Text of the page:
Wix currently doesn’t have a native blog function. They can integrate Tumblr or Blogger feeds, but it’s not an ideal solution for most people.

      I think there are a few Q&A’s below this comment about the blogging function of Wix and some available alternatives (including separating the blog from the main Wix website). You might find those insights helpful. While Wix can help you create a nice website, their blogging function is definitely lacking a bit. But have a read through our discussion below, which can help supplement this shortfall of Wix’s.

      As for domain name, once you pay for it you own it. So if you switch to another web builder or host, you can just adjust the domain name server (DNS) and point it to the new host and it will work with your new website. It sounds a bit technical but it’s actually a very simple process and there are plenty of great tutorials on how to do this that are provided by domain name registrars or webhosts.

      Hope this helps!

      - Jeremy

      [UPDATE - Wix now has a blog function built into its editor. Just click on "Add" on your side toolbar, then choose "Blog"]

  39. Henrietta September 17, 2013 at 3:29 PM #

    Thanks this was a very helpful article.

  40. Yoav August 21, 2013 at 6:27 AM #

    Great article- just what i have needed at this point.

    Reading through one can understand that going beyond a regular site, might face some limitation using Wix.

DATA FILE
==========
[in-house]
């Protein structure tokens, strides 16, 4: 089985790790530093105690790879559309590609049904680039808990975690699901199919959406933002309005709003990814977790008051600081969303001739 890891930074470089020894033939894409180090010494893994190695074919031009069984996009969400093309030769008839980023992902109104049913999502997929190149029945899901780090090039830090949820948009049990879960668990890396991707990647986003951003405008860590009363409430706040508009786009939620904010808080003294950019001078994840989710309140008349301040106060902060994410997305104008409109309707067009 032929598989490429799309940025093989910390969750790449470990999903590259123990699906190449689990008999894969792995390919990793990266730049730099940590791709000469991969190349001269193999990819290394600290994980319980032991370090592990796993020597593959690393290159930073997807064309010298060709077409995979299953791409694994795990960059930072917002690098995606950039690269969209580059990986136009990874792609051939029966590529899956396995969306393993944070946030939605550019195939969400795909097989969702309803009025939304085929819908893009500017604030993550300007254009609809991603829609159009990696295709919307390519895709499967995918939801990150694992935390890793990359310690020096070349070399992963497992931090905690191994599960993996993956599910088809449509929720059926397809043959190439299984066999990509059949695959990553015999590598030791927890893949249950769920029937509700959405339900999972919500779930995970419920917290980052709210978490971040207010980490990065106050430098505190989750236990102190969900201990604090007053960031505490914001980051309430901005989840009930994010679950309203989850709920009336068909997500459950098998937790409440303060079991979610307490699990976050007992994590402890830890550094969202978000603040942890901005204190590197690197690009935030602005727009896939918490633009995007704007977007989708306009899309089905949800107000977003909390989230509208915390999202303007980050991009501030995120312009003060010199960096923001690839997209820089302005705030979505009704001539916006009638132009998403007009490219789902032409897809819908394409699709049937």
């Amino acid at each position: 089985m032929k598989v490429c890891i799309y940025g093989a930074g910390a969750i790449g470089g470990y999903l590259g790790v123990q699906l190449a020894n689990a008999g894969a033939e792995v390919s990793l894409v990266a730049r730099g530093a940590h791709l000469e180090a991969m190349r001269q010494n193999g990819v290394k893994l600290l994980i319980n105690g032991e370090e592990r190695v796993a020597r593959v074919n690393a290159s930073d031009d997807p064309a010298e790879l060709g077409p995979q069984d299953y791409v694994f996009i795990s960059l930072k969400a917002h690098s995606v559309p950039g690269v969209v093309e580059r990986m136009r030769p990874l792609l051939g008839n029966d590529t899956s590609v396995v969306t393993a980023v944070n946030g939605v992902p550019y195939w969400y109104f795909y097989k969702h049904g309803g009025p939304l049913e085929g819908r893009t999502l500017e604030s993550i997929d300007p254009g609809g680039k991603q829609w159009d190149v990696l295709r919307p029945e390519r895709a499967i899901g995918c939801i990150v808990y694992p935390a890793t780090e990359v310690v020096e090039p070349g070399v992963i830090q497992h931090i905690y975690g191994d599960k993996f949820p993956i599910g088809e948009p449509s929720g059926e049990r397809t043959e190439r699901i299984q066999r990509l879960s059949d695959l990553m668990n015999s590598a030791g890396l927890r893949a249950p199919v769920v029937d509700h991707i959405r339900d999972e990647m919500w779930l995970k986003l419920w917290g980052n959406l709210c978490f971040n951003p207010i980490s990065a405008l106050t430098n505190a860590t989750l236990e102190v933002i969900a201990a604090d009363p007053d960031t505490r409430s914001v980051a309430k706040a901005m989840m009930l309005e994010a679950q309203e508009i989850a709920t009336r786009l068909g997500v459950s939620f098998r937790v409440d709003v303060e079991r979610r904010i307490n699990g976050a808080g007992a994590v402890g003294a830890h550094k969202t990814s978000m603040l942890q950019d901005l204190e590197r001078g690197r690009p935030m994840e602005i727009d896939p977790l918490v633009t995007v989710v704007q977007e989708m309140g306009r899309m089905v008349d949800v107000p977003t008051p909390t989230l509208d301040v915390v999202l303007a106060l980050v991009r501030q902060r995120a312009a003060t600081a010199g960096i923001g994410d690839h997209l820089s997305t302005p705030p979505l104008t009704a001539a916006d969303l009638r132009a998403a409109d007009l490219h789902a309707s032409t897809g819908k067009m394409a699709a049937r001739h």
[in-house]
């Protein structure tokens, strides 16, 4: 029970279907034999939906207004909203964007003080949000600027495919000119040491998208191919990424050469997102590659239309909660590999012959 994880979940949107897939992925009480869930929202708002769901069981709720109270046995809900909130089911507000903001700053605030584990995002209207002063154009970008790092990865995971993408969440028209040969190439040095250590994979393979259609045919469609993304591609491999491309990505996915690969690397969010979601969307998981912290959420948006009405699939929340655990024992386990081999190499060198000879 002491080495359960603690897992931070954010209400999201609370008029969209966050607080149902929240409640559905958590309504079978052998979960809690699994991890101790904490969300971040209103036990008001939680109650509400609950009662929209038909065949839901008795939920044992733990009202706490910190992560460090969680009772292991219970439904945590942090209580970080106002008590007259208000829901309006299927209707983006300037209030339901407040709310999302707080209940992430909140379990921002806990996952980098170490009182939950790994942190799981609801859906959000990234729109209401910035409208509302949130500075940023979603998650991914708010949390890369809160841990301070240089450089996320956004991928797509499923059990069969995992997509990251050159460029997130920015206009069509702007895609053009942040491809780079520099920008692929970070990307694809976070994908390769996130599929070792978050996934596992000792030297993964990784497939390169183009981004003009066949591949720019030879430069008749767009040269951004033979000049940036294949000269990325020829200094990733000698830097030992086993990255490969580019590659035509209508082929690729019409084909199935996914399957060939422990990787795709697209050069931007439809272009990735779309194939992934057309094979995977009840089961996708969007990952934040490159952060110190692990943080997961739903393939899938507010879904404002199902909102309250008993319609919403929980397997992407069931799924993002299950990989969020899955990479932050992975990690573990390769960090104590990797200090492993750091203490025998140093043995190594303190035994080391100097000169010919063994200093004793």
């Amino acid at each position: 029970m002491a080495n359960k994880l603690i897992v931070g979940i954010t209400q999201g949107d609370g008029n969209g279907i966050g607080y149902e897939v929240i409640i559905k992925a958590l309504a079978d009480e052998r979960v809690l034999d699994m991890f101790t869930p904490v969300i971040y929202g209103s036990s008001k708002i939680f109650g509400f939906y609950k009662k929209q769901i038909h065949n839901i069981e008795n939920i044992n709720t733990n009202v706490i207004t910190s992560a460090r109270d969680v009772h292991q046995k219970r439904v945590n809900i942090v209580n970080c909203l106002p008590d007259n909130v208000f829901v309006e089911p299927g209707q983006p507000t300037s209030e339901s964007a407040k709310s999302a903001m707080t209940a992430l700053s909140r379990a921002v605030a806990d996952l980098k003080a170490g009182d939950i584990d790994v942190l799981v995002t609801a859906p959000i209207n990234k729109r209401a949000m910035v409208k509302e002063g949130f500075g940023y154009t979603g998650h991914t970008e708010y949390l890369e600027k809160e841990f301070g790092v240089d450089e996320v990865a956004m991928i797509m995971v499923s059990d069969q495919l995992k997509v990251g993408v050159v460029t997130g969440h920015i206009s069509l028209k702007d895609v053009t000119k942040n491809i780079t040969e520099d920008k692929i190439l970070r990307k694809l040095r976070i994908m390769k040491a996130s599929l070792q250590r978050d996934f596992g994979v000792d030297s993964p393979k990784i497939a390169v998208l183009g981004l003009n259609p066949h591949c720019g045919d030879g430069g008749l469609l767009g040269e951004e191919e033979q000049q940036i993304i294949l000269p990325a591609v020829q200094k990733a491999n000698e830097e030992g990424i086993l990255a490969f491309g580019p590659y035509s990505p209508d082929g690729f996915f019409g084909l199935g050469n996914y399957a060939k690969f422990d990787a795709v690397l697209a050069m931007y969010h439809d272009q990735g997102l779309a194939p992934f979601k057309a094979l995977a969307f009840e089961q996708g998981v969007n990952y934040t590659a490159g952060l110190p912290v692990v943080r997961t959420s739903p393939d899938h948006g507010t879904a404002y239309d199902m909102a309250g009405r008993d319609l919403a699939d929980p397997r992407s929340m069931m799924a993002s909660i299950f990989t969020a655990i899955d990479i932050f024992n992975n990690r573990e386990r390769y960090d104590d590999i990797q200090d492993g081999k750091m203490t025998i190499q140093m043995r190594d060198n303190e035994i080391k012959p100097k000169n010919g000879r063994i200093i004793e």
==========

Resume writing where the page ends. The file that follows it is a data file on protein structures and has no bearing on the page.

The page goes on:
We need a static regular site for that Wix would probably be Ok.
    But we also want some parts to host a NET application on the same site. For example a web application that will allow some form workflow with user authentication – a typical NET web site.
    This is expected to be part of the site .
    Can that be done with Wix?

    • Jeremy & Connie August 21, 2013 at 10:00 PM #

      Hi Yoav,

      If you are planning on integrating an advanced form of widget / application, I’d probably say you should go with WordPress. WP is much more flexible and also they have a lot of qualified developers that can help you with that.

      While Wix is a great drag and drop builder, and can produce beautiful websites, they are slightly limited when it comes on bolting on external widgets.

      - Jeremy

  41. John Mountford August 15, 2013 at 4:15 AM #

    Hi J&C,
    Great post! Great feedback from yourselves!